Following that logic, “scientific progress would be halted,” he said, adding that it would “outsource this state’s ability to find more humane methods to other states.”

Debate over whether paralytic is likely to cause harm

Justices went back and forth with both sides about whether there’s a “substantial risk” of harm by including the paralytic, and whether it’s “likely” to happen, as opposed to being a speculative possibility as a result of human error.

Smith said there would have to be “mistake after mistake” to result in the “parade of horrors” that Dozier’s lawyers bring up. He also noted that the Department of Corrections has not accepted the elimination of the paralytic as an acceptable alternative execution protocol.

Federal public defender David Anthony countered that including the paralytic in addition to the other two drugs “has no upside and unlimited downside. Ours is a protocol by subtraction … it’s totally inappropriate to use a paralytic.”

Waisel said first the two drugs alone can kill Dozier. Anthony said the state hasn’t offered a compelling reason for including the paralytic and that the state’s reasoning has been “evolving.”

Originally, former Nevada Chief Medical Officer John DiMuro argued that the state needed the paralytic to prevent the diaphragm from moving and initiating a breath. Dozier’s lawyer said the only thing that would lead to such a circumstance is if the two other drugs weren’t working and Dozier was moving toward awareness. Under that circumstance, he would be at risk of experiencing torture without being able to move and indicate to his executioners that he was in such pain.

“We actually have a prison official who says this is the very reason we need to use it here, is because the circumstance where it can’t be used,” Anthony said.

Even if the first two drugs work, “there’s a question of if [the paralytic is] gratuitous, because he’s already stopped breathing. And so it’s not necessary.”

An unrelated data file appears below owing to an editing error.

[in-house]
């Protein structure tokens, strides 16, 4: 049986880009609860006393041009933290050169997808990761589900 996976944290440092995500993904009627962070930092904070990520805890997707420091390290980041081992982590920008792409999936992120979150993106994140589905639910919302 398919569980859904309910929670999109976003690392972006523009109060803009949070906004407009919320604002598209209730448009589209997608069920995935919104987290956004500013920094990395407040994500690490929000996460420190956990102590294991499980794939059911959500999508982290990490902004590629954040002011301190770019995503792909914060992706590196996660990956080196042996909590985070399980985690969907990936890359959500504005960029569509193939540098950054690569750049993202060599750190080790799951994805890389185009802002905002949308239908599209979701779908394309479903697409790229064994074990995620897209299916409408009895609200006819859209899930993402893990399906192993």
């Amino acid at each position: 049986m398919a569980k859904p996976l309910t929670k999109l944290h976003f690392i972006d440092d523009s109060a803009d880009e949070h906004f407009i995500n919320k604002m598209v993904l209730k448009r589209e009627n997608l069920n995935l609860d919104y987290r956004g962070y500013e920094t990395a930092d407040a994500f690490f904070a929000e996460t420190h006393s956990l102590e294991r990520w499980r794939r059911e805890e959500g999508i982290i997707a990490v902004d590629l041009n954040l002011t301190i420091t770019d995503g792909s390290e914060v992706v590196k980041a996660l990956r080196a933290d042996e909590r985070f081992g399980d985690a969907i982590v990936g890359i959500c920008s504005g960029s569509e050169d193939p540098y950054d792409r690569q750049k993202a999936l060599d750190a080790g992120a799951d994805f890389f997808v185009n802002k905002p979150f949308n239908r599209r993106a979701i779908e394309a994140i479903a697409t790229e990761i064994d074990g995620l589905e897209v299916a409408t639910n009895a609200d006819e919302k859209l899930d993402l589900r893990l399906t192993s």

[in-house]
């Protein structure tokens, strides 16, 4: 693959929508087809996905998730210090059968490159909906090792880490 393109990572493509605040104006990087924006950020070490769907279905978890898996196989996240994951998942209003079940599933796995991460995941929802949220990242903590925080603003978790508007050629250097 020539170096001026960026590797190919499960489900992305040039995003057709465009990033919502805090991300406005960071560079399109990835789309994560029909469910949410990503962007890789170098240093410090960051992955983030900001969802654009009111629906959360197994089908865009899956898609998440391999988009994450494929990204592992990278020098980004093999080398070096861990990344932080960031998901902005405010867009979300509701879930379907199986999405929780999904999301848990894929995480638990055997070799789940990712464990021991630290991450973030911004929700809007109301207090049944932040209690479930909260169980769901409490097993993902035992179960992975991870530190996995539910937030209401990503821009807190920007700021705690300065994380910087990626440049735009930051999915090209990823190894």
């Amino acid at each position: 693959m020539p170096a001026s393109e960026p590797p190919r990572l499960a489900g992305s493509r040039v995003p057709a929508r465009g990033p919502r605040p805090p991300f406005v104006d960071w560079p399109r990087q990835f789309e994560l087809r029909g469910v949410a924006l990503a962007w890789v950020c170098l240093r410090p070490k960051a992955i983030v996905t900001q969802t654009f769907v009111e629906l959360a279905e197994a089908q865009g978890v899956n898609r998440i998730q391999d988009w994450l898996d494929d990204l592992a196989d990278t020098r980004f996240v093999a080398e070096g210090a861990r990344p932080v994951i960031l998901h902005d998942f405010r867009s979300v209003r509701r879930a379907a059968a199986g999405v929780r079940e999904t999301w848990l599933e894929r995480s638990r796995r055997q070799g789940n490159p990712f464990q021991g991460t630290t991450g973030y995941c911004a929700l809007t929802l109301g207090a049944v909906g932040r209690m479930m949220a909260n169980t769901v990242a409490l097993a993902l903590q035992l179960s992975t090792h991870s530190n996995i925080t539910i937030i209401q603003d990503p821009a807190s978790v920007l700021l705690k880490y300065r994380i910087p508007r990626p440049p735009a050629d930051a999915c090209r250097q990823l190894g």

There is, however, dispute between the two doctors about whether the paralytic would hasten Dozier’s death.

Anthony said the question is not whether all mistakes can be eliminated, but whether they’re foreseeable. If they’re foreseeable, he said, there’s more culpability on the part of prisons officials.

Questions about Dozier’s wishes

Justices questioned Anthony about whether Dozier actually supported the efforts of his legal team, which have been delaying the execution he’s requested.

Clark County Deputy District Attorney Jonathan Van Boskerck accused the Dozier’s lawyers of “abandoning Mr. Dozier for the sake of future clients.”

“Dozier said I don’t want the delay. We’re now doing this for the benefit of their future clients,” Van Boskerck said.

Anthony acknowledged that Dozier has said his first priority is being executed, but said his client wants it to be humane.

“He prefers that it be less, rather than more painful,” Anthony said.

And he indicated that Dozier agrees with the ongoing appeals process.

“As it sits here today, Mr. Dozier is supportive of these appeals,” Anthony said. “He has asked me to file a motion of expeditious consideration of these issues. We’re on the same page as to pursuing this appeal.”

But the issue is bigger than Dozier’s wishes and goes to the question of how the State of Nevada goes about putting people to death, Anthony said.

“When we talk about Mr. Dozier and what he wants, there’s also larger issues at stake here,” he said. “How are we going to execute people in the State of Nevada in our name? And if it’s not humane for us, shouldn’t it be the province of our courts to say whether it’s cruel or not?”

Chief Justice Michael Douglas acknowledged the gravity of the proceedings as he closed the hearing.

“It is a very important subject,” he said. “Death is different.”

From the Editor

The Nevada Independent is a 501c3 nonprofit. We have generous corporate donors, but we can’t survive on those alone. We need support from our readers. I know you have many commitments. But if you would support our work (or bump up your current donation), we would be forever grateful.
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Jon Ralston